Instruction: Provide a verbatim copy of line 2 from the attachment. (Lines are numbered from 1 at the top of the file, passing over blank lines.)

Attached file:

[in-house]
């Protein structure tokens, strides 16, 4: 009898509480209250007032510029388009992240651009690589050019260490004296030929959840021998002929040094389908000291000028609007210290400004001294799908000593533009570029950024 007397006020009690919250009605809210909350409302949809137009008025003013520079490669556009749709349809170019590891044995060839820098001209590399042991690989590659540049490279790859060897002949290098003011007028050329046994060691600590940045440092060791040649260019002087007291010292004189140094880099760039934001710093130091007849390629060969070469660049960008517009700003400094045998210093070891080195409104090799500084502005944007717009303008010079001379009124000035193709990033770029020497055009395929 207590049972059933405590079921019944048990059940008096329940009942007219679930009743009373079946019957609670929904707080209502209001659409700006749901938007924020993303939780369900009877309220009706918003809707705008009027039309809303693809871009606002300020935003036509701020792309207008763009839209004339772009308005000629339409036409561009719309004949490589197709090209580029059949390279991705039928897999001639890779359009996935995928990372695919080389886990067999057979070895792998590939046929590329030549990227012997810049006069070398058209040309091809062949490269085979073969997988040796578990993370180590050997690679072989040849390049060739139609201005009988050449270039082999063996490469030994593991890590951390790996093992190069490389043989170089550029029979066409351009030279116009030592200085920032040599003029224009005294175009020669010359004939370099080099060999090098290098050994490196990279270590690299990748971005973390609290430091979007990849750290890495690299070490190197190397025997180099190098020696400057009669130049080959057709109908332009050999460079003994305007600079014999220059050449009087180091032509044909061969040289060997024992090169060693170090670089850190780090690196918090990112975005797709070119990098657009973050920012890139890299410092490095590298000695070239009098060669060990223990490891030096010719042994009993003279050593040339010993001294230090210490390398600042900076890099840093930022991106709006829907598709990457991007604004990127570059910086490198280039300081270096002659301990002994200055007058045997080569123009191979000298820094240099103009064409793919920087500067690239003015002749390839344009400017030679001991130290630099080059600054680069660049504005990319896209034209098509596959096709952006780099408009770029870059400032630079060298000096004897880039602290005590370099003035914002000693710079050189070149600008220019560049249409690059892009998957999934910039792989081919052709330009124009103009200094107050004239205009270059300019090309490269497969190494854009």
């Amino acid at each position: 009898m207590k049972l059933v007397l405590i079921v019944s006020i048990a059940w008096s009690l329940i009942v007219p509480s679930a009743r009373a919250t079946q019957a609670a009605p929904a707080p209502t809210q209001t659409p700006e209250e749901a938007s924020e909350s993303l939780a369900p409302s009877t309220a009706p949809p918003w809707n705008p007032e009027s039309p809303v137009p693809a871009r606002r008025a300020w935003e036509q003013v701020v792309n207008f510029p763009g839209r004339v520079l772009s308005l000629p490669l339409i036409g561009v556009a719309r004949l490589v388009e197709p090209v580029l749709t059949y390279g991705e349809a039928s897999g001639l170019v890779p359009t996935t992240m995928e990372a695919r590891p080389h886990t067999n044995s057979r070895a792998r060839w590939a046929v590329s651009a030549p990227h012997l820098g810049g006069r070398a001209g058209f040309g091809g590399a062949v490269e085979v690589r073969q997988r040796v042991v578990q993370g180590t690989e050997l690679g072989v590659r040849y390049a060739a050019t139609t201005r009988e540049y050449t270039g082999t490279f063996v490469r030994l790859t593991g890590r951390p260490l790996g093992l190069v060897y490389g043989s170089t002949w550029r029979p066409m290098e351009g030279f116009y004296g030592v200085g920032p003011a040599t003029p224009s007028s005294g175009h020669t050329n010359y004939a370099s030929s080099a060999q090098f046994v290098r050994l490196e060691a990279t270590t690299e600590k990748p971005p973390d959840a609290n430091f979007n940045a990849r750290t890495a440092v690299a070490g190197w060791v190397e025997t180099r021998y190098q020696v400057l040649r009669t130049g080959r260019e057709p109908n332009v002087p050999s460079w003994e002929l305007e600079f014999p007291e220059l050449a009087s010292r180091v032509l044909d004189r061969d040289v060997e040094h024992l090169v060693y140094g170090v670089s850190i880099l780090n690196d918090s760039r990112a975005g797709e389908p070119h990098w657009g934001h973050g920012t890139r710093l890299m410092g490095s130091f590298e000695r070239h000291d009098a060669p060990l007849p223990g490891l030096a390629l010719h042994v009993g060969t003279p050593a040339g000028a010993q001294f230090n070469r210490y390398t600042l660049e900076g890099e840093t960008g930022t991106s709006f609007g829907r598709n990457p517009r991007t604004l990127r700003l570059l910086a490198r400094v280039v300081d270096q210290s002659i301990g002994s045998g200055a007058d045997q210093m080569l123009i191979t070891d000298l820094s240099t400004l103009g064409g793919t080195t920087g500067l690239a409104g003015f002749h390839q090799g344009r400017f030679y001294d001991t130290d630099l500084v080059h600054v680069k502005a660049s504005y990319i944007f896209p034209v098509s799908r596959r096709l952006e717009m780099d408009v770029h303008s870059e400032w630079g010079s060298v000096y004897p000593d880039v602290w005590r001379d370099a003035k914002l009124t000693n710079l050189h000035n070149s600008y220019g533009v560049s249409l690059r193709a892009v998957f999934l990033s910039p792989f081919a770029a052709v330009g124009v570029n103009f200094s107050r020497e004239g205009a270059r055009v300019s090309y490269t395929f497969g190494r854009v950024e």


């Protein structure tokens, strides 16, 4: 009898509480209250007032510029388009992240651009690589050019260490004296030929959840021998002929040094389908000291000028609007210290400004001294799908000593533009570029950024 007397006020009690919250009605809210909350409302949809137009008025003013520079490669556009749709349809170019590891044995060839820098001209590399042991690989590659540049490279790859060897002949290098003011007028050329046994060691600590940045440092060791040649260019002087007291010292004189140094880099760039934001710093130091007849390629060969070469660049960008517009700003400094045998210093070891080195409104090799500084502005944007717009303008010079001379009124000035193709990033770029020497055009395929 207590049972059933405590079921019944048990059940008096329940009942007219679930009743009373079946019957609670929904707080209502209001659409700006749901938007924020993303939780369900009877309220009706918003809707705008009027039309809303693809871009606002300020935003036509701020792309207008763009839209004339772009308005000629339409036409561009719309004949490589197709090209580029059949390279991705039928897999001639890779359009996935995928990372695919080389886990067999057979070895792998590939046929590329030549990227012997810049006069070398058209040309091809062949490269085979073969997988040796578990993370180590050997690679072989040849390049060739139609201005009988050449270039082999063996490469030994593991890590951390790996093992190069490389043989170089550029029979066409351009030279116009030592200085920032040599003029224009005294175009020669010359004939370099080099060999090098290098050994490196990279270590690299990748971005973390609290430091979007990849750290890495690299070490190197190397025997180099190098020696400057009669130049080959057709109908332009050999460079003994305007600079014999220059050449009087180091032509044909061969040289060997024992090169060693170090670089850190780090690196918090990112975005797709070119990098657009973050920012890139890299410092490095590298000695070239009098060669060990223990490891030096010719042994009993003279050593040339010993001294230090210490390398600042900076890099840093930022991106709006829907598709990457991007604004990127570059910086490198280039300081270096002659301990002994200055007058045997080569123009191979000298820094240099103009064409793919920087500067690239003015002749390839344009400017030679001991130290630099080059600054680069660049504005990319896209034209098509596959096709952006780099408009770029870059400032630079060298000096004897880039602290005590370099003035914002000693710079050189070149600008220019560049249409690059892009998957999934910039792989081919052709330009124009103009200094107050004239205009270059300019090309490269497969190494854009």